Economic slowdown affects developing countries
With the U.S. balanced on the edge of recession, Europe slowing and Japan in a perpetual slump, developing countries are confronting a drop in foreign investment and anaemic export markets. That is a concern being voiced by Charles Dallara, managing director of the Institute of International Finance, which conducts research on behalf of more than 300 financial institutions. He expects net private capital flows from wealthy to developing nations to drop to less than $150 billion this year from an annual average of $210 billion over the past five years.
In addition, the slowdown in industrialised nations is cramping exports from the developing world.
He estimates that exports from Asian and Pacific countries will grow just 5 percent this year after jumping 23 percent in 2000.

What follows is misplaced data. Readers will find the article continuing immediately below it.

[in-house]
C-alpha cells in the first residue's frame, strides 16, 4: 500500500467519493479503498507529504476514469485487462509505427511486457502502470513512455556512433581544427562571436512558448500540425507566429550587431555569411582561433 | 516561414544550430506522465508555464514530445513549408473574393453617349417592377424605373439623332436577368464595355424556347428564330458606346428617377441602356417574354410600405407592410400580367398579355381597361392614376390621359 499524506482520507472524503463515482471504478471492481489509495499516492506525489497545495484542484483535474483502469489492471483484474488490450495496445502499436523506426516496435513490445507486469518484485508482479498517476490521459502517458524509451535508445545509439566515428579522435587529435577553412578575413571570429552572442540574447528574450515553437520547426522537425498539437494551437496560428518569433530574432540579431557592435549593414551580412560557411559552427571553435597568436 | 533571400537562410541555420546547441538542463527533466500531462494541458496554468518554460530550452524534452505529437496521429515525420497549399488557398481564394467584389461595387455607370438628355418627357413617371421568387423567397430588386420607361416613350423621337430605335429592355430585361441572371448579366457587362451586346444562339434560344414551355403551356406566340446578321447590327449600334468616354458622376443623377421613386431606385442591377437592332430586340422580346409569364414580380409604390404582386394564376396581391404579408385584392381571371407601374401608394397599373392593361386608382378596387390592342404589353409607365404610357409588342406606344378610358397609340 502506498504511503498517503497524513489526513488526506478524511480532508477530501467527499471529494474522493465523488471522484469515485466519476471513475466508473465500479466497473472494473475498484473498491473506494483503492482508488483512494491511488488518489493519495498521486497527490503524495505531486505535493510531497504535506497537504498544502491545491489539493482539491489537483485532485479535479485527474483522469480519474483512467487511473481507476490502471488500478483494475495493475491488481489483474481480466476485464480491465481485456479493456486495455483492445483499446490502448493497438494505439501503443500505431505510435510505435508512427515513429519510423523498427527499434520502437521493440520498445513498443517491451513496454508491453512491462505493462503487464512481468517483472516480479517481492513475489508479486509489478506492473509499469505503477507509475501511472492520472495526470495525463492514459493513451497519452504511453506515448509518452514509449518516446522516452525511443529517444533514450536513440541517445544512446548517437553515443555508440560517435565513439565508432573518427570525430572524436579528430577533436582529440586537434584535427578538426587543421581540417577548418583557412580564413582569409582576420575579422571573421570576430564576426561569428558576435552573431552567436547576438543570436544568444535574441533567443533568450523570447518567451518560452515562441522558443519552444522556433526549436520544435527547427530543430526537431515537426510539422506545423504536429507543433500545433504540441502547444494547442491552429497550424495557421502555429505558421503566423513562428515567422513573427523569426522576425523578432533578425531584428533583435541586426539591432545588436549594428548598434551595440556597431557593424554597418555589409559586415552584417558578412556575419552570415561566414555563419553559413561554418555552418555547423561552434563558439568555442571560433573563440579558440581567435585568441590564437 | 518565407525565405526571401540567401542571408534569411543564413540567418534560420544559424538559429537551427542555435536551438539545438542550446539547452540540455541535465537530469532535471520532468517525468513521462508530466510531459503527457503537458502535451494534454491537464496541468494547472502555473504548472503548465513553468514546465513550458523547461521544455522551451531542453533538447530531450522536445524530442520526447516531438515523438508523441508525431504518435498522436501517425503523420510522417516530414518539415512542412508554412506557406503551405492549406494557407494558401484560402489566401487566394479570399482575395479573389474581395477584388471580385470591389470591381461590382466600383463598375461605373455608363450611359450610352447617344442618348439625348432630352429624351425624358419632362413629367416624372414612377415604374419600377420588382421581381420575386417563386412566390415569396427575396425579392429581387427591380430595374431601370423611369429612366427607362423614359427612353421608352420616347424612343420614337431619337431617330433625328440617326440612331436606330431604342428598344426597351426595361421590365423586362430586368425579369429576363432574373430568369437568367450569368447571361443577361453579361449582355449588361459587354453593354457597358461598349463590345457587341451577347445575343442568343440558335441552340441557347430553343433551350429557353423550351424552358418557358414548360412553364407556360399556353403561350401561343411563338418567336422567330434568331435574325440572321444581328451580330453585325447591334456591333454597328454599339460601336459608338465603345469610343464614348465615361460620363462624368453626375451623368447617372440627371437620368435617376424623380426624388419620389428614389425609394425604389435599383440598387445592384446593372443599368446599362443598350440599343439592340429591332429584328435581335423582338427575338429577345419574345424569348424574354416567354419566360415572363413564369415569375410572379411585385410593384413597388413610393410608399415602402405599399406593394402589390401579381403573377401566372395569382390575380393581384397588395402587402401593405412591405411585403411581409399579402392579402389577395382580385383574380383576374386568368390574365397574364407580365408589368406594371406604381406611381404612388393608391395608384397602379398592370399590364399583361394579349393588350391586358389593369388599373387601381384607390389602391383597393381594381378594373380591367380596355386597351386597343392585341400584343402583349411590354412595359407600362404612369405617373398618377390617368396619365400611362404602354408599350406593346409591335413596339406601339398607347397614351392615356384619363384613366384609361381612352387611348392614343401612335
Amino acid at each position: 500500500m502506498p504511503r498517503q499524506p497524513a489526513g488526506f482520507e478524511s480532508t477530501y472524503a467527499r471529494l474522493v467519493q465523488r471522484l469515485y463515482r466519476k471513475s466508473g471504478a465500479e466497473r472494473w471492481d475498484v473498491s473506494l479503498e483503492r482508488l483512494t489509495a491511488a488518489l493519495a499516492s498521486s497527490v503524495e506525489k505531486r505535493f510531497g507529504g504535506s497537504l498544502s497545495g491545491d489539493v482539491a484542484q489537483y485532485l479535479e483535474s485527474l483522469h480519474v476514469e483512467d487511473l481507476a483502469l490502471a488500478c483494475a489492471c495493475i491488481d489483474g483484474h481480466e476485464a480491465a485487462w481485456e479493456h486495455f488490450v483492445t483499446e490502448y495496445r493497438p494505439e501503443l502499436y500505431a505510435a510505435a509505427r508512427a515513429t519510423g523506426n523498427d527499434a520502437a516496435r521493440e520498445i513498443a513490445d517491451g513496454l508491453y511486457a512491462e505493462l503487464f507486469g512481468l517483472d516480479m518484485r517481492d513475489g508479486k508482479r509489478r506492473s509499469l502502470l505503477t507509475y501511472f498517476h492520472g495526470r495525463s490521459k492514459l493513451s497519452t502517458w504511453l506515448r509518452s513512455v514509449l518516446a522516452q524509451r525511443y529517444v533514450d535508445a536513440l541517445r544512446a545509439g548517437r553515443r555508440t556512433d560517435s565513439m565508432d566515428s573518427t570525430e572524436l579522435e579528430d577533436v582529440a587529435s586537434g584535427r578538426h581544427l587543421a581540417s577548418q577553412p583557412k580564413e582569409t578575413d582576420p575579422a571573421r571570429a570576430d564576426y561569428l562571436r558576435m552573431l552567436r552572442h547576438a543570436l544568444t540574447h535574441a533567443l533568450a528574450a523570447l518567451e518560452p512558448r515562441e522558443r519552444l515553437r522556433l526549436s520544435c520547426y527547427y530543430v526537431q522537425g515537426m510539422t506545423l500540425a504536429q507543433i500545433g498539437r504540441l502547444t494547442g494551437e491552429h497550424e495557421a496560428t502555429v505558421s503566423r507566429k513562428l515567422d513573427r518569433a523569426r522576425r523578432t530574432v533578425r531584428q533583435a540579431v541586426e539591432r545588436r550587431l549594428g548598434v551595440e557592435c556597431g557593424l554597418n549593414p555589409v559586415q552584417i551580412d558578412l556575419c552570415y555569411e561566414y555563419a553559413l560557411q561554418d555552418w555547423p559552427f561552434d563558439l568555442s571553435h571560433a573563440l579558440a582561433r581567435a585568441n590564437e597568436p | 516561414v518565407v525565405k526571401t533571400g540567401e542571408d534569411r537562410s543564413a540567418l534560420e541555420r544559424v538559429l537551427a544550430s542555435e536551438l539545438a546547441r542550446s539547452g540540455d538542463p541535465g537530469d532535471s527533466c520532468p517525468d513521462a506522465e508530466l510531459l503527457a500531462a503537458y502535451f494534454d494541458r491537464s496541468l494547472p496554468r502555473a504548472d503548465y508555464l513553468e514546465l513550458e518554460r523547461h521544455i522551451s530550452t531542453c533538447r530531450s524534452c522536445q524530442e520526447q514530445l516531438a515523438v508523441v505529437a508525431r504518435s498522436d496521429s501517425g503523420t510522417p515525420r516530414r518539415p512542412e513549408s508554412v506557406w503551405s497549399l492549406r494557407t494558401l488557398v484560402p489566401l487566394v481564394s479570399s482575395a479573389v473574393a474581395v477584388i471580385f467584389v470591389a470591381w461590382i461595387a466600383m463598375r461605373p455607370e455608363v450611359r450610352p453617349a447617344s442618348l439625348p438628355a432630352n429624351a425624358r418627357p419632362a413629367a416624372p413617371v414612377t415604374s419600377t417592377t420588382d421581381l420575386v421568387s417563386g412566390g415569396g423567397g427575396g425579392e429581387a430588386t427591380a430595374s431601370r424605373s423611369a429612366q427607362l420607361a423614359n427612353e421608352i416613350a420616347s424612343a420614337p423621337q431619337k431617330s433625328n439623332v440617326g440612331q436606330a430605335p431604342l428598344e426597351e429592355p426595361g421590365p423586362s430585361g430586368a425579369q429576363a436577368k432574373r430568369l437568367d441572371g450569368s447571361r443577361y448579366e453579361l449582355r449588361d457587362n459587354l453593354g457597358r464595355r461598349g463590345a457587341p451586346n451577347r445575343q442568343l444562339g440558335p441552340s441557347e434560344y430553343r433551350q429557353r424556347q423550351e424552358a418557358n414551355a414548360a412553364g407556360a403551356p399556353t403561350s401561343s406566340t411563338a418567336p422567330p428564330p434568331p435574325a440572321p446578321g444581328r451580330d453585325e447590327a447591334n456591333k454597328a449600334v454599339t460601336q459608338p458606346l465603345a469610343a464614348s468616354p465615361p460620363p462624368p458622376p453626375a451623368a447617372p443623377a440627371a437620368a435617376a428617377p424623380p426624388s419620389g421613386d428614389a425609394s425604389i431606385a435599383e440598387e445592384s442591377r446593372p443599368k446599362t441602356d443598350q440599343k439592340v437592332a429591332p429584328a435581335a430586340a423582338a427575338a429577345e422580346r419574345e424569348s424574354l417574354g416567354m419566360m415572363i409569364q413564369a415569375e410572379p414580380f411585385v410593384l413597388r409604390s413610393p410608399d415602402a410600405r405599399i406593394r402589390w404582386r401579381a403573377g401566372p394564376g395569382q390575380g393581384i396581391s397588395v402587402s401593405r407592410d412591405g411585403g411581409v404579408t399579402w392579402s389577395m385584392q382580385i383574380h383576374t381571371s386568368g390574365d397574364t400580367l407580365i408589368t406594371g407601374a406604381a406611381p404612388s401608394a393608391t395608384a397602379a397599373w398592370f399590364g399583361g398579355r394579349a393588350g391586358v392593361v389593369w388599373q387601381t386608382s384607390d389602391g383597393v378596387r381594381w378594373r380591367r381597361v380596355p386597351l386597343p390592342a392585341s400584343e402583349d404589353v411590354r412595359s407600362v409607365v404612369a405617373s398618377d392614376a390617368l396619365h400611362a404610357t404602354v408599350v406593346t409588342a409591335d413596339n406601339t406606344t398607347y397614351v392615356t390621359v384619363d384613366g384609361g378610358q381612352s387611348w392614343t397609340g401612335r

Latin America's sales abroad will increase only 7 percent this year down from 22 percent growth last year.
During the 1990s financial crisis, direct investment from developed to emerging-market countries tended to hold steady because investors were generally confident in the long-term prospects of countries such as Brazil, South Korea and Mexico. But today, says Dallara, global investors and multinational corporations are increasingly aware of the political fragility that exists in many emerging-market economies.
Source: Michael M. Phillips, Global Marketplace Faces Challenges as Economies Slow, Wall Street Journal, April 18, 2001.
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Publish date: 02 May 2001
The views expressed in the article are the author’s and are not necessarily shared by the members of the Foundation.